For us self powered skiers, cardio capacity is the most important aspect of physical fitness. Even so, when it comes time to go downhill, specific core and leg strengths come into play that are hard to develop without doing a bunch of skiing itself, or else spending time in crafted workouts heavy on specificity. Before the season begins, I do okay if I get in plenty of cross training between bicycle riding, hiking, and swimming. But with rainy weather and no pool membership (my situation a few days ago, for example), where do you find the specificity?
Video DVD to the rescue — in this case “Ski Stronger, The Skier’s Workout.” Published this year, “Skier’s Workout” provides a do-it-yourself workout that requires nothing more than a set of dumbells, a fitness ball, and self discipline. The workout lasts about fifty minutes (depending on your warmup and cooldown). It targets core and leg strength, and if done with enthusiasm yields cardio as well (though uphillers will still want things like multi-hour bicycle rides to keep that engine lean.)
Over the past week Lisa and I pushed the furniture away and sampled a few tastes of “The Skier’s Workout.” We found it to not only be remarkably simple and well designed, but also easily scaled for favoring injuries or simply easing into the program. For example, you can do all the exercises with lightweight or no dumbells. More, since you’re not in a room full of world class bodies, you’ll feel no peer pressure when you sit out a few reps or modify a move to favor a creaky joint. Conversely, when it’s time to ramp things up, increase the speed of the reps or use a heavier dumbell set. If you’re feeling gutsy, try to outdo freeskier Craig Garbiel’s moves as he does the demo. Or, if the going gets too rough you can fantasize making synchronized powder turns with the other demonstrator, fitness trainer Cathrine Betts.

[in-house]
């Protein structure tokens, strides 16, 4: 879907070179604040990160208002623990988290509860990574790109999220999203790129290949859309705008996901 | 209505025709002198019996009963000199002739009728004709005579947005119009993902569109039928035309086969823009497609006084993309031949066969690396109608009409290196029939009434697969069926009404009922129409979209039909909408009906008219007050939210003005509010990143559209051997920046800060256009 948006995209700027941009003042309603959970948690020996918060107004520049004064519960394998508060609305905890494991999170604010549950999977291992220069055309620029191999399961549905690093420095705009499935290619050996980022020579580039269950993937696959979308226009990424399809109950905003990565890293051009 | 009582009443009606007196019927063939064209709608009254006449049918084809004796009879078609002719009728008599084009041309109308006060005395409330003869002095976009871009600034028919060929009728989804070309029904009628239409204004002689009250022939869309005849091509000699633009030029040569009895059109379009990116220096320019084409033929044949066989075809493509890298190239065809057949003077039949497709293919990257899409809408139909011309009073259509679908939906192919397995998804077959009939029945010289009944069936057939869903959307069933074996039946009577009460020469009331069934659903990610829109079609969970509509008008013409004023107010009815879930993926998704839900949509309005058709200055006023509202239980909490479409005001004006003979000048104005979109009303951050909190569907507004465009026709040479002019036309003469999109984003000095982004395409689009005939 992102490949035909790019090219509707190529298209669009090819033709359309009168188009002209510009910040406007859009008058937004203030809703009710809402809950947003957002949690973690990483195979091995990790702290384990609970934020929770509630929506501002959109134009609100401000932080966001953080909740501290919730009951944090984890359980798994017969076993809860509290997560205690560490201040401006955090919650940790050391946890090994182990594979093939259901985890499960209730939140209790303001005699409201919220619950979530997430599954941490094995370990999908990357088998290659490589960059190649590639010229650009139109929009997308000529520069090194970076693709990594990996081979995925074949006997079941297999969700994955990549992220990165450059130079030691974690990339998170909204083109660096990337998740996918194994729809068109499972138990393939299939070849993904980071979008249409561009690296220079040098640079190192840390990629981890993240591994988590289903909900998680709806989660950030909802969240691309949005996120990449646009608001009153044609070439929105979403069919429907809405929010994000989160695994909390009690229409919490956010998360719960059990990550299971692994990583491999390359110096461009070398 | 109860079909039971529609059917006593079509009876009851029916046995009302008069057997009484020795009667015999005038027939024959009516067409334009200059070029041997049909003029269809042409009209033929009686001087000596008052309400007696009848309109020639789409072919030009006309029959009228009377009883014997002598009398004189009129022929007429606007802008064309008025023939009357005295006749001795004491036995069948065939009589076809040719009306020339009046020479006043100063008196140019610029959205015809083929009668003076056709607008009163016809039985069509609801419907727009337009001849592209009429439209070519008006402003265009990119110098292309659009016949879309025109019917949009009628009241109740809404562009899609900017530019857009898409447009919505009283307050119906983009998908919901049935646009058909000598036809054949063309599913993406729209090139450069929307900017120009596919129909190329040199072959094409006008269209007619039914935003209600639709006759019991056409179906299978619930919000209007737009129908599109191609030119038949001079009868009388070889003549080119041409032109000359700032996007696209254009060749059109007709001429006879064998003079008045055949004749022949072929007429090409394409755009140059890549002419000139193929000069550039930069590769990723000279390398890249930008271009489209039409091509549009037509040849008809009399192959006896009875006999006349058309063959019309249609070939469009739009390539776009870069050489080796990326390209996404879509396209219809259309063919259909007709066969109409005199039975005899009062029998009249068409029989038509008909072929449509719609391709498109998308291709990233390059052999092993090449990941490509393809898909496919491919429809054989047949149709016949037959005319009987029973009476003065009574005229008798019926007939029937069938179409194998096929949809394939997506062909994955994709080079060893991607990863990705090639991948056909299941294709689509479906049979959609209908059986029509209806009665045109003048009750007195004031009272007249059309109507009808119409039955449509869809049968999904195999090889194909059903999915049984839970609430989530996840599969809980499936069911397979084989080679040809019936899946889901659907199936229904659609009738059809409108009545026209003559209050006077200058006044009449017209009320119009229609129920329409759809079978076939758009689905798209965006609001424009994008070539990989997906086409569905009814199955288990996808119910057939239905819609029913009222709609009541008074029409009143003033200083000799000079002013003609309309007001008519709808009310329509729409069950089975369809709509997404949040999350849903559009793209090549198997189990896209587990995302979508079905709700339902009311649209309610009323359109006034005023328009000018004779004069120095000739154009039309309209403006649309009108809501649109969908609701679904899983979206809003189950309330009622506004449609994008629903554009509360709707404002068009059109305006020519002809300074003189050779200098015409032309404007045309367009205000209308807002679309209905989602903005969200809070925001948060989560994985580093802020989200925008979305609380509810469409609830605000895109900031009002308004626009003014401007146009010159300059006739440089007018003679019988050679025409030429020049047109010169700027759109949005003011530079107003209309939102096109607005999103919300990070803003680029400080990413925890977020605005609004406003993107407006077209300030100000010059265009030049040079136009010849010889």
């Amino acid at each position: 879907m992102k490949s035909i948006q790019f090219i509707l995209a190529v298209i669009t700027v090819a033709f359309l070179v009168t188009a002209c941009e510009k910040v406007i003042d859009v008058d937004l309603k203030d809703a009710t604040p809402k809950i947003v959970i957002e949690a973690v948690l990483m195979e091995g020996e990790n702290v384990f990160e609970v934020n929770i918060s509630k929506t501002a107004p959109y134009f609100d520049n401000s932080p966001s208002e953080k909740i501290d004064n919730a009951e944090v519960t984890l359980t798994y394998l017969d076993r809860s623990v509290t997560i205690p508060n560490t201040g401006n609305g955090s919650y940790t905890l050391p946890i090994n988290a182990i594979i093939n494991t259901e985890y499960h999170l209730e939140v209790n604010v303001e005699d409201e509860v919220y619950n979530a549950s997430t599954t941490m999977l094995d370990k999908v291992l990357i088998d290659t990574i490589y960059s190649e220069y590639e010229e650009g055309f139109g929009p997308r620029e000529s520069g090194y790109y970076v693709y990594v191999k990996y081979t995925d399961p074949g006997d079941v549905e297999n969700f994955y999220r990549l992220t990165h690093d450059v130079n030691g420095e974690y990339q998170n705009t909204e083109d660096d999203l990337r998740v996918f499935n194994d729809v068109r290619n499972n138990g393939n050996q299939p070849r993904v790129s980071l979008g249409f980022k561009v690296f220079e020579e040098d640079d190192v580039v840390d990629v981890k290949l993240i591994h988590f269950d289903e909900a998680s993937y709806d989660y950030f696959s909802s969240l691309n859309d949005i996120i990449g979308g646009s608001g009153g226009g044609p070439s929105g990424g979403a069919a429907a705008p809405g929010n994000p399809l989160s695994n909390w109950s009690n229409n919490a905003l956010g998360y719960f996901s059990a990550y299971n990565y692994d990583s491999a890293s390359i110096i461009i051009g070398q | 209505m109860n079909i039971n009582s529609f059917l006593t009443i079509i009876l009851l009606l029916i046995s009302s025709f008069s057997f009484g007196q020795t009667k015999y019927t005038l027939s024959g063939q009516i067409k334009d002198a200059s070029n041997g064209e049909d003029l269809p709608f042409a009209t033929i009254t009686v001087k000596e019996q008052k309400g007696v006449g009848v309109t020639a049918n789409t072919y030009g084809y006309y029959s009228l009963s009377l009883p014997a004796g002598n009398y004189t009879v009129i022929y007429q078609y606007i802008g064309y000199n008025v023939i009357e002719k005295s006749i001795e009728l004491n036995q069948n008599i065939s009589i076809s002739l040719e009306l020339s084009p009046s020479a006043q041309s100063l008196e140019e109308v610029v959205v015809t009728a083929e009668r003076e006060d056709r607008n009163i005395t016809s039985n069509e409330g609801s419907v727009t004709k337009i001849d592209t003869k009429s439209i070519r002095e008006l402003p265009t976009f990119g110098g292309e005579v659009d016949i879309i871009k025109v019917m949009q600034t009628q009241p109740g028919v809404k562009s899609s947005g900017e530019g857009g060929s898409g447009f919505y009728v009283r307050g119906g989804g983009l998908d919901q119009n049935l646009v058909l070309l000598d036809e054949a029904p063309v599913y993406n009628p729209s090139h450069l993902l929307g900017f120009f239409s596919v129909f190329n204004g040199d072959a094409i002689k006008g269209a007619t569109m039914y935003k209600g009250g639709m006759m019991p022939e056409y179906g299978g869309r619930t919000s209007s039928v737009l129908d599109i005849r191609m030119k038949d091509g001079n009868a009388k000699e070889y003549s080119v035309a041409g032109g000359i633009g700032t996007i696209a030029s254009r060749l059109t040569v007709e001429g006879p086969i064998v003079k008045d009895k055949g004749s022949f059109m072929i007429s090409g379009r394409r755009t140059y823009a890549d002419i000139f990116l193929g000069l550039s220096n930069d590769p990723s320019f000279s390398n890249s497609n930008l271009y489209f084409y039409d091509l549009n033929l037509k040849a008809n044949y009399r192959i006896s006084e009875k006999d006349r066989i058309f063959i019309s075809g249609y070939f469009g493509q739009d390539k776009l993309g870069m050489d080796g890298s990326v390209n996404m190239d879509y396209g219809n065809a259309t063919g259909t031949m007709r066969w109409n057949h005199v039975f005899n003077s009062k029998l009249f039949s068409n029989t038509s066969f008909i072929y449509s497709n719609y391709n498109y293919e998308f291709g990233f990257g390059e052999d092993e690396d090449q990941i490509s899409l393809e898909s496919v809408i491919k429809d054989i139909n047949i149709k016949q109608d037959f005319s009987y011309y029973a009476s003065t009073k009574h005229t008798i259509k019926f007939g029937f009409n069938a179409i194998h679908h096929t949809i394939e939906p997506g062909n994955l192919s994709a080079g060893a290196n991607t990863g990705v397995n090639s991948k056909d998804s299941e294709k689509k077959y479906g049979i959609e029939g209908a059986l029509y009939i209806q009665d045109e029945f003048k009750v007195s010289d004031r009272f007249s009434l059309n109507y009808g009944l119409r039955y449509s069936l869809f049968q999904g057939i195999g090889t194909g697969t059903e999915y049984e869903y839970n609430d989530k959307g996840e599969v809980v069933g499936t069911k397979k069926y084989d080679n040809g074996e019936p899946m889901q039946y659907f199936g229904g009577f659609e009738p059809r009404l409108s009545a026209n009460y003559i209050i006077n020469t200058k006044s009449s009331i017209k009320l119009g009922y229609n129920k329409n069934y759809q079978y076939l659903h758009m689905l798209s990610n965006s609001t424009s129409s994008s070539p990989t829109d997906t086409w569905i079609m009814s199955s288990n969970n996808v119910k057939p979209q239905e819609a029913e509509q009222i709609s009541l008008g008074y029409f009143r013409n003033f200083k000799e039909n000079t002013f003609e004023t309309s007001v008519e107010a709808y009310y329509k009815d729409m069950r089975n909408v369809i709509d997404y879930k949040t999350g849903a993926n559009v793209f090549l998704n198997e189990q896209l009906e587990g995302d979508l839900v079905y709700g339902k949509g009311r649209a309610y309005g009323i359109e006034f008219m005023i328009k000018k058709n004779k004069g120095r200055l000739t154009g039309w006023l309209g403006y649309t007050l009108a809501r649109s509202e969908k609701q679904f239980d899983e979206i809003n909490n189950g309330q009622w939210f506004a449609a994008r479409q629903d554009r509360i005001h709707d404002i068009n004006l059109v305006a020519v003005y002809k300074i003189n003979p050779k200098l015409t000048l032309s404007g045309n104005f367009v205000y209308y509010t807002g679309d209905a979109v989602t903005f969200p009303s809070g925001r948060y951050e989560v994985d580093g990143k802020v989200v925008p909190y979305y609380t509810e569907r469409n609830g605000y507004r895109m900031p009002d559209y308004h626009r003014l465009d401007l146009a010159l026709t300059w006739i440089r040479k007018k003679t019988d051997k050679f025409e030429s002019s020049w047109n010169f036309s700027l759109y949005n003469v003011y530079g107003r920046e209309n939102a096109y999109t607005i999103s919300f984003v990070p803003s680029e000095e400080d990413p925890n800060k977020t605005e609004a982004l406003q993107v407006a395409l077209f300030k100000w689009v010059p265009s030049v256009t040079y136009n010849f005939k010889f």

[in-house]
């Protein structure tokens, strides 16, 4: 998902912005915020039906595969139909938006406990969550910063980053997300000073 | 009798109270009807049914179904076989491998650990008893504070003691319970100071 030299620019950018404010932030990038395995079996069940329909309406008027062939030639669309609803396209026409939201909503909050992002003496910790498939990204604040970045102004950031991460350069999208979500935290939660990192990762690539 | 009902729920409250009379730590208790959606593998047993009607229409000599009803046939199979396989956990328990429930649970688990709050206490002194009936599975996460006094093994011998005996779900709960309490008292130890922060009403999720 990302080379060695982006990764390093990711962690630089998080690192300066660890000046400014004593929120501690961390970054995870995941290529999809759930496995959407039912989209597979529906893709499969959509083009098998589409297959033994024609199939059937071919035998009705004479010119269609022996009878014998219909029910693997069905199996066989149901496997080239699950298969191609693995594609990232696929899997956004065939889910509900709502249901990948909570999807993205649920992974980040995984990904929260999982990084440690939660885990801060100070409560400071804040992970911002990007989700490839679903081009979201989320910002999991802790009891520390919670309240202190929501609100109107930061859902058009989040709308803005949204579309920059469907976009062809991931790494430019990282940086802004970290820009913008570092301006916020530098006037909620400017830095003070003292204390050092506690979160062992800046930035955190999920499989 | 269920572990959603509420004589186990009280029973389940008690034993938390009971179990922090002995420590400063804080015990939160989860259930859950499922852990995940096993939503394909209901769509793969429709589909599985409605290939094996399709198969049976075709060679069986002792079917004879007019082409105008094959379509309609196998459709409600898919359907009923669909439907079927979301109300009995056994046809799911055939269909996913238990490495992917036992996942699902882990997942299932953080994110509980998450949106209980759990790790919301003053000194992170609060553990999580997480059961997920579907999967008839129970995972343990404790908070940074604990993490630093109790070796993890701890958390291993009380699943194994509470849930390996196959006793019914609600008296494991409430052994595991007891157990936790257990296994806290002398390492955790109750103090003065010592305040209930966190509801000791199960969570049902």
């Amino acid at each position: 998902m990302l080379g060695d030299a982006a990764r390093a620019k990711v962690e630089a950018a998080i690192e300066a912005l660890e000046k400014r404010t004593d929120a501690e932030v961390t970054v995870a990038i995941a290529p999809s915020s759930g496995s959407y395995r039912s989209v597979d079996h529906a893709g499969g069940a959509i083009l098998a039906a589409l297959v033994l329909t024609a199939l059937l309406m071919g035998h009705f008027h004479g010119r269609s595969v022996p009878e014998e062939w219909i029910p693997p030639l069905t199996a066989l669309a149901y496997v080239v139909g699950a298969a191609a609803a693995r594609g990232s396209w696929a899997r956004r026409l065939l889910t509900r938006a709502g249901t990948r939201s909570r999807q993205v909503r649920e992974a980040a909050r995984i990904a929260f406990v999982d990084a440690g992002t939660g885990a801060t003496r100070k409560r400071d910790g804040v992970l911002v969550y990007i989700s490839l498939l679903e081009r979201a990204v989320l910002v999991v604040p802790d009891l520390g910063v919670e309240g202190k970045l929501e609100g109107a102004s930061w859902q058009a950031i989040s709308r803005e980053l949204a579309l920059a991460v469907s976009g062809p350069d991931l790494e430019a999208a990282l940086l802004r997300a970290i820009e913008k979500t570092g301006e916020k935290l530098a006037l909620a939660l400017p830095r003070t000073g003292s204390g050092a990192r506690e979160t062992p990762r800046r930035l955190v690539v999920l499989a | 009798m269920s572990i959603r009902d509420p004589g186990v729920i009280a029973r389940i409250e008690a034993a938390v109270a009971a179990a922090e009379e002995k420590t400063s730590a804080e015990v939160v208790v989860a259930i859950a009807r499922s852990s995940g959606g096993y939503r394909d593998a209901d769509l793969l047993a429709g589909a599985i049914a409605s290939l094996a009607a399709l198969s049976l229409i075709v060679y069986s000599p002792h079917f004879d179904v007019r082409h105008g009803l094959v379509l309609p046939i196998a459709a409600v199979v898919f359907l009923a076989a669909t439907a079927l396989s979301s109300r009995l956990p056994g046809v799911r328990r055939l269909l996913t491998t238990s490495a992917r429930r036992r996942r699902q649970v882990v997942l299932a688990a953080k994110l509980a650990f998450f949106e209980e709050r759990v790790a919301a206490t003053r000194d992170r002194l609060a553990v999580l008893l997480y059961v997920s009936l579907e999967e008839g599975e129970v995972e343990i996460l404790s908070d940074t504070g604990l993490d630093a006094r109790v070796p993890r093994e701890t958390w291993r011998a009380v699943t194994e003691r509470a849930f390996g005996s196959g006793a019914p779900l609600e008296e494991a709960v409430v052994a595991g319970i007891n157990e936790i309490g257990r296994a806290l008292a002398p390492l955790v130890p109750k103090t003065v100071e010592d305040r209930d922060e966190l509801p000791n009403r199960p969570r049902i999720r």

While you’re following along, trainer Scott Adams explains each exercise in-depth. He offers pointers, uses examples with the people he’s working with in the presentation. Overall, you feel like you’re getting the most for your time.
One small criticism: In my opinion a ski workout DVD could have more cutaways to shots of skiers ripping in perfect form. “Ski Stronger” does this occasionally, but once you’ve done the workout a few times you’re ready for more imagery that goes beyond the two demonstrators. Visualization is a known way to enhance athletic prowess, so a bit more of that would be value added.
You do get one bonus. In addition to the main workout the “Ski Stronger” DVD includes an “Express Core Workout” for people with limited time and equipment, say, when you’re traveling. A detailed exercise index rounds things out, providing nuanced instructions so you’ll get the most from your time (important, when you don’t have a personal trainer watching you).
In all, thumbs up from WildSnow.com. “Skier’s Workout” is something we’re already putting to good use.
Skier’s Workout is available as download or DVD ship.